As I make my way through the first few days of hot yoga teacher training with evolation I am already experiencing some mini epiphanies about yoga, my practice and my Self. It started with the feedback following my first teaching clinic for Half-Moon pose and lightbulbs have been flashing in my brain ever since. Here I will share a couple of the things that have resonated the most clearly for me as a way to record them for my own learning, and to give some insight into the depth of experience we are all receiving at this training.
1. I am already a yoga teacher
From the moment you sign up to evolation yoga teacher training you are told by the senior teachers that you are “already a yoga teacher.” How is this possible when I have only been practicing for little over a year and I’ve never stood at the front of a class and tried to get a group of people to follow my instructions. Simply put, I have been reminded here that all my actions in the world impact on other people – and my behaviour alone will teach those around me. Whether it is interacting with Mark and Zefea’s wonderful children, supporting my fellow trainees or day to day interactions with strangers I am a teacher in every thing I do.
I am a yoga teacher because I have a practice. In this teacher training I am developing the tools to make me a great teacher, but the toolbox is already there, waiting to be filled. In our philosophy lecture in a sunny Amsterdam park yesterday we were shown that the first yoga sutra states: Now is the exposition of yoga. Yoga is happening in the now, and it is always now. This can be extended into saying yoga is always, and yoga is everything.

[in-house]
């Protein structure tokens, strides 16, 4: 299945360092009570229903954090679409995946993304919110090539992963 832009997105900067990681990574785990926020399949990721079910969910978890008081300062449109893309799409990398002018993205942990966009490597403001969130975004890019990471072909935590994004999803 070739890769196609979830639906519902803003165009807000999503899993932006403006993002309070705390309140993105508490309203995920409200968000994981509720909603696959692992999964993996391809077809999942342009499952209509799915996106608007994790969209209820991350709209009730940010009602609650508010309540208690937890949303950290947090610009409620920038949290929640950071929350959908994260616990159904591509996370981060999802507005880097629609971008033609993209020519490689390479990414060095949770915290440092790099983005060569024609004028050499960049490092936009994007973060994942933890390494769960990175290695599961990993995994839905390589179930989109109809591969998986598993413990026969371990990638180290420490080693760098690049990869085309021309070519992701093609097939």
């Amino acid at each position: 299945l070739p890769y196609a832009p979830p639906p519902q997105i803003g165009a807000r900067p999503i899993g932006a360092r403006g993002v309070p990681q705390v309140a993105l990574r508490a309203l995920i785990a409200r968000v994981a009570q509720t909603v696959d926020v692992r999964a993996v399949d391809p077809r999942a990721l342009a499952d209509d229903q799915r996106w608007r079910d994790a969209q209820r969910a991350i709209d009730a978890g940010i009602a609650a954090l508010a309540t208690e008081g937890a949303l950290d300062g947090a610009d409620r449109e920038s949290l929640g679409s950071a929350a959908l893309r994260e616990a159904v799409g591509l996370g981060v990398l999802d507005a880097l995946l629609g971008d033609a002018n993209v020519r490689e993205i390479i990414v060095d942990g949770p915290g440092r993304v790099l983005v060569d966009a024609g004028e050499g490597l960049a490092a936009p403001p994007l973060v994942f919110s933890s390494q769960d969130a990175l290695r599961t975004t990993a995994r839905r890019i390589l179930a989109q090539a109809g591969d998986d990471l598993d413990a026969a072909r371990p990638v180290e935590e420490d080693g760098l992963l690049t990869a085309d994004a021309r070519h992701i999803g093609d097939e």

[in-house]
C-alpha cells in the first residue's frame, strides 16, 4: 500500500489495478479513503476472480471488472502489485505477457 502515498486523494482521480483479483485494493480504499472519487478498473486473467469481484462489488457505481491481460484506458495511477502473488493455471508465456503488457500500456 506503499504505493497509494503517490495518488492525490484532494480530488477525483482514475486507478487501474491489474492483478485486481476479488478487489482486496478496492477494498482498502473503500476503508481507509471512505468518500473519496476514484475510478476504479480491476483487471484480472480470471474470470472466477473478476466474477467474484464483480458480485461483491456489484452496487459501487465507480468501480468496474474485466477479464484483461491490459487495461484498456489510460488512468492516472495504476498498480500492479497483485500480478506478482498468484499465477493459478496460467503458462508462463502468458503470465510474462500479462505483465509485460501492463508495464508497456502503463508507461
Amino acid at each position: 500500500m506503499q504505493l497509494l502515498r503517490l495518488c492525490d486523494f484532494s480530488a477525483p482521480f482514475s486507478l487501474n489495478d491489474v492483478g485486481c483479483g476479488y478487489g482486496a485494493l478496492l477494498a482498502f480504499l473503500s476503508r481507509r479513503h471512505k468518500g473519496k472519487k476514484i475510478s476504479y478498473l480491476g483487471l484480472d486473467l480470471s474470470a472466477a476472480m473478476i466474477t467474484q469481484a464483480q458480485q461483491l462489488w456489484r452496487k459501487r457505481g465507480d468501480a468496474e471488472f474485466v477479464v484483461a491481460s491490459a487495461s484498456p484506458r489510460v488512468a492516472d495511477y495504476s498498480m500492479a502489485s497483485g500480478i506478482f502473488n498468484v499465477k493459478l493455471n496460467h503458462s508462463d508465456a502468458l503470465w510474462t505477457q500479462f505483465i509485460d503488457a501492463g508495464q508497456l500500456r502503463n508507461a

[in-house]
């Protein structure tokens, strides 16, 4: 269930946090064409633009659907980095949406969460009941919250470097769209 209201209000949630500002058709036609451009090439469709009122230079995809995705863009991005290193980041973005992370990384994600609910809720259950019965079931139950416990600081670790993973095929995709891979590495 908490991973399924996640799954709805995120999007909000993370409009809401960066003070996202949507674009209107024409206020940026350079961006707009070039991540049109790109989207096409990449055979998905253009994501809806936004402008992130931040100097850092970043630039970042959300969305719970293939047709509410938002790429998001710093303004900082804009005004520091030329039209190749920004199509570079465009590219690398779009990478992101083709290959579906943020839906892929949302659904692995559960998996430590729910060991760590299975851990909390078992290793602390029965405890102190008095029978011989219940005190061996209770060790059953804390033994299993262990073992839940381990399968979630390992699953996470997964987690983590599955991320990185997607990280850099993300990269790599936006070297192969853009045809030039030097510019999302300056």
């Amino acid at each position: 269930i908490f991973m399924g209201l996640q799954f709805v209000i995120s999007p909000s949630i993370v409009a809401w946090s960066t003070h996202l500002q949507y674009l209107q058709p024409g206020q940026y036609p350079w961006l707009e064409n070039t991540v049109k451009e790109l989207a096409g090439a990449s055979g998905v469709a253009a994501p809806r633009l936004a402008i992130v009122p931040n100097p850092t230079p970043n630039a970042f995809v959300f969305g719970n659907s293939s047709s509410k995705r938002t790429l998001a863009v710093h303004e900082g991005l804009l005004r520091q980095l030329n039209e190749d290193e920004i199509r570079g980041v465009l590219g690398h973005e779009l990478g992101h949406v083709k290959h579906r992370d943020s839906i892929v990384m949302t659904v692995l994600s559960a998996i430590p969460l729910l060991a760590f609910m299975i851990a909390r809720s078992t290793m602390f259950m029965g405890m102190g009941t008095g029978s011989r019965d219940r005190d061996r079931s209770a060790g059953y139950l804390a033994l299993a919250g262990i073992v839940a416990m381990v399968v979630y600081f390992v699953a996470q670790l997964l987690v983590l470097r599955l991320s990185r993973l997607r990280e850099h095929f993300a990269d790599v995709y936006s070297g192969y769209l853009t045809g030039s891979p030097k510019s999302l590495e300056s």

2. The primary series(26+2) is a mantra
All of the meditation techniques I have encountered throughout my life have been built around a simple set of words, a single point of focus like a candle or a flower, or my breath. One of the reasons for picking something simple as the focus point for quieting the mind is that then there is no space for extra thoughts or reacting to new stimulus. If you tried to sit in a busy street while meditating there would be so much distraction that it might become impossible. Of course after much practice it could be a wonderful exercise to try, but as a point of entry for stillness then a quiet space and a simple message is a sensible place to start meditating.
The fact that a 90 minute hot yoga class is always the same, that the postures are always in the same order and that the instructions given by the teacher are almost identical every time creates a similar space for a meditative state. There is no opportunity to worry about what might come next when you practice enough you already know. The heat and the physical exertion already contribute to the “cessation of the fluctuations of the mind” – as the second sutra puts it – but I believe it is the confidence created by the knowledge that the class won’t change that really reduces the amount of chatter in the brain.